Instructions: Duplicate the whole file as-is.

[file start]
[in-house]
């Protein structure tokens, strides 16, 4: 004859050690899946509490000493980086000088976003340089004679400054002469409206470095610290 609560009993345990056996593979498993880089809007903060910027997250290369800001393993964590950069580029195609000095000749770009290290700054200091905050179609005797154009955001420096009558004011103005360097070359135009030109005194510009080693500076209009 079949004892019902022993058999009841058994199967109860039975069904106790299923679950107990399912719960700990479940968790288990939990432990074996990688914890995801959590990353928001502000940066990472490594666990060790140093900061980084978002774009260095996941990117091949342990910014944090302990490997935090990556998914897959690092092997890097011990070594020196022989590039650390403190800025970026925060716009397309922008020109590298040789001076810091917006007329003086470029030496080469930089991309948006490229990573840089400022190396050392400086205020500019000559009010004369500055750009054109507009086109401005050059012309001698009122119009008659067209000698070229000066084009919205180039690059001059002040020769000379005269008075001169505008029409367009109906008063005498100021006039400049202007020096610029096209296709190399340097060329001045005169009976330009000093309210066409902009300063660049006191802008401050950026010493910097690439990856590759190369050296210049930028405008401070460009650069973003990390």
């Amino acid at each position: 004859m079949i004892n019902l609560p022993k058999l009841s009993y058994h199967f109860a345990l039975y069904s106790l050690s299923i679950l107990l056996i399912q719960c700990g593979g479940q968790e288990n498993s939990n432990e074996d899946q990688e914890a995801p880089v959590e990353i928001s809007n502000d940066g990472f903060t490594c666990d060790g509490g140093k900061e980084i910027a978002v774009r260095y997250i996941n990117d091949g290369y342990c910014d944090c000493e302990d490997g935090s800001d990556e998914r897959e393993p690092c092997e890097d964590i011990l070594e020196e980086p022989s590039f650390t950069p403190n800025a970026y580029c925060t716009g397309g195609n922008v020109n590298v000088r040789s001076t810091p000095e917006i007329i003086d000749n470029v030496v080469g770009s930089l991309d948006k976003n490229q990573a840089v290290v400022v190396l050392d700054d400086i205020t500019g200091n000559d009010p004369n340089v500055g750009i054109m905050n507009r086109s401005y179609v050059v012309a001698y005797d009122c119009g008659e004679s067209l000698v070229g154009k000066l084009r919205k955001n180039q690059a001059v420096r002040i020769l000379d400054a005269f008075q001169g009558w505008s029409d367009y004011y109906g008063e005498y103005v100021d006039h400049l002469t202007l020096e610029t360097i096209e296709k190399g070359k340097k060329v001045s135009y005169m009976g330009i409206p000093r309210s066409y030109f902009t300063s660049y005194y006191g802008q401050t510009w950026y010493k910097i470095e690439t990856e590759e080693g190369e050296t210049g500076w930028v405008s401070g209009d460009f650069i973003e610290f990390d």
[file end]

[in-house]
């Protein structure tokens, strides 16, 4: 004859050690899946509490000493980086000088976003340089004679400054002469409206470095610290 609560009993345990056996593979498993880089809007903060910027997250290369800001393993964590950069580029195609000095000749770009290290700054200091905050179609005797154009955001420096009558004011103005360097070359135009030109005194510009080693500076209009 079949004892019902022993058999009841058994199967109860039975069904106790299923679950107990399912719960700990479940968790288990939990432990074996990688914890995801959590990353928001502000940066990472490594666990060790140093900061980084978002774009260095996941990117091949342990910014944090302990490997935090990556998914897959690092092997890097011990070594020196022989590039650390403190800025970026925060716009397309922008020109590298040789001076810091917006007329003086470029030496080469930089991309948006490229990573840089400022190396050392400086205020500019000559009010004369500055750009054109507009086109401005050059012309001698009122119009008659067209000698070229000066084009919205180039690059001059002040020769000379005269008075001169505008029409367009109906008063005498100021006039400049202007020096610029096209296709190399340097060329001045005169009976330009000093309210066409902009300063660049006191802008401050950026010493910097690439990856590759190369050296210049930028405008401070460009650069973003990390």
């Amino acid at each position: 004859m079949i004892n019902l609560p022993k058999l009841s009993y058994h199967f109860a345990l039975y069904s106790l050690s299923i679950l107990l056996i399912q719960c700990g593979g479940q968790e288990n498993s939990n432990e074996d899946q990688e914890a995801p880089v959590e990353i928001s809007n502000d940066g990472f903060t490594c666990d060790g509490g140093k900061e980084i910027a978002v774009r260095y997250i996941n990117d091949g290369y342990c910014d944090c000493e302990d490997g935090s800001d990556e998914r897959e393993p690092c092997e890097d964590i011990l070594e020196e980086p022989s590039f650390t950069p403190n800025a970026y580029c925060t716009g397309g195609n922008v020109n590298v000088r040789s001076t810091p000095e917006i007329i003086d000749n470029v030496v080469g770009s930089l991309d948006k976003n490229q990573a840089v290290v400022v190396l050392d700054d400086i205020t500019g200091n000559d009010p004369n340089v500055g750009i054109m905050n507009r086109s401005y179609v050059v012309a001698y005797d009122c119009g008659e004679s067209l000698v070229g154009k000066l084009r919205k955001n180039q690059a001059v420096r002040i020769l000379d400054a005269f008075q001169g009558w505008s029409d367009y004011y109906g008063e005498y103005v100021d006039h400049l002469t202007l020096e610029t360097i096209e296709k190399g070359k340097k060329v001045s135009y005169m009976g330009i409206p000093r309210s066409y030109f902009t300063s660049y005194y006191g802008q401050t510009w950026y010493k910097i470095e690439t990856e590759e080693g190369e050296t210049g500076w930028v405008s401070g209009d460009f650069i973003e610290f990390d």